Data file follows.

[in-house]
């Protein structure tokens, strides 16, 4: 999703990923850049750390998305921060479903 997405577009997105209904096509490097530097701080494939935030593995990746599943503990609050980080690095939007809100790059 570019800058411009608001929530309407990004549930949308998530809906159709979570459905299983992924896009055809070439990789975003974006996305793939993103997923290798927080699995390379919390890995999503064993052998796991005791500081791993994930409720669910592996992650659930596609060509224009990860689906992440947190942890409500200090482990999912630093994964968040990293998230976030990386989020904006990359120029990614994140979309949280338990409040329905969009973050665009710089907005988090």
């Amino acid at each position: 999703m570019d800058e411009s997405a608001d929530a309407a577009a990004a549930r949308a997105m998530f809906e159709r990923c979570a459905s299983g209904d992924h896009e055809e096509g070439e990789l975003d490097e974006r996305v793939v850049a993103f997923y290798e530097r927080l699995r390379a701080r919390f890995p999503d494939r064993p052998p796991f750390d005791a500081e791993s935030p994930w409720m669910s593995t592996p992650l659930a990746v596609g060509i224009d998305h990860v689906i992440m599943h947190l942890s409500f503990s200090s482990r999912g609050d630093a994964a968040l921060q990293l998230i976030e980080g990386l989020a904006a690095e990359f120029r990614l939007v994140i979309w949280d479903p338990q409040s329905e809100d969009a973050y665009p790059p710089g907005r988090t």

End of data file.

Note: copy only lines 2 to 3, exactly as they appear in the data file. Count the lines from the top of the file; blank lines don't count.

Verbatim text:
């Protein structure tokens, strides 16, 4: 999703990923850049750390998305921060479903 997405577009997105209904096509490097530097701080494939935030593995990746599943503990609050980080690095939007809100790059 570019800058411009608001929530309407990004549930949308998530809906159709979570459905299983992924896009055809070439990789975003974006996305793939993103997923290798927080699995390379919390890995999503064993052998796991005791500081791993994930409720669910592996992650659930596609060509224009990860689906992440947190942890409500200090482990999912630093994964968040990293998230976030990386989020904006990359120029990614994140979309949280338990409040329905969009973050665009710089907005988090």
């Amino acid at each position: 999703m570019d800058e411009s997405a608001d929530a309407a577009a990004a549930r949308a997105m998530f809906e159709r990923c979570a459905s299983g209904d992924h896009e055809e096509g070439e990789l975003d490097e974006r996305v793939v850049a993103f997923y290798e530097r927080l699995r390379a701080r919390f890995p999503d494939r064993p052998p796991f750390d005791a500081e791993s935030p994930w409720m669910s593995t592996p992650l659930a990746v596609g060509i224009d998305h990860v689906i992440m599943h947190l942890s409500f503990s200090s482990r999912g609050d630093a994964a968040l921060q990293l998230i976030e980080g990386l989020a904006a690095e990359f120029r990614l939007v994140i979309w949280d479903p338990q409040s329905e809100d969009a973050y665009p790059p710089g907005r988090t």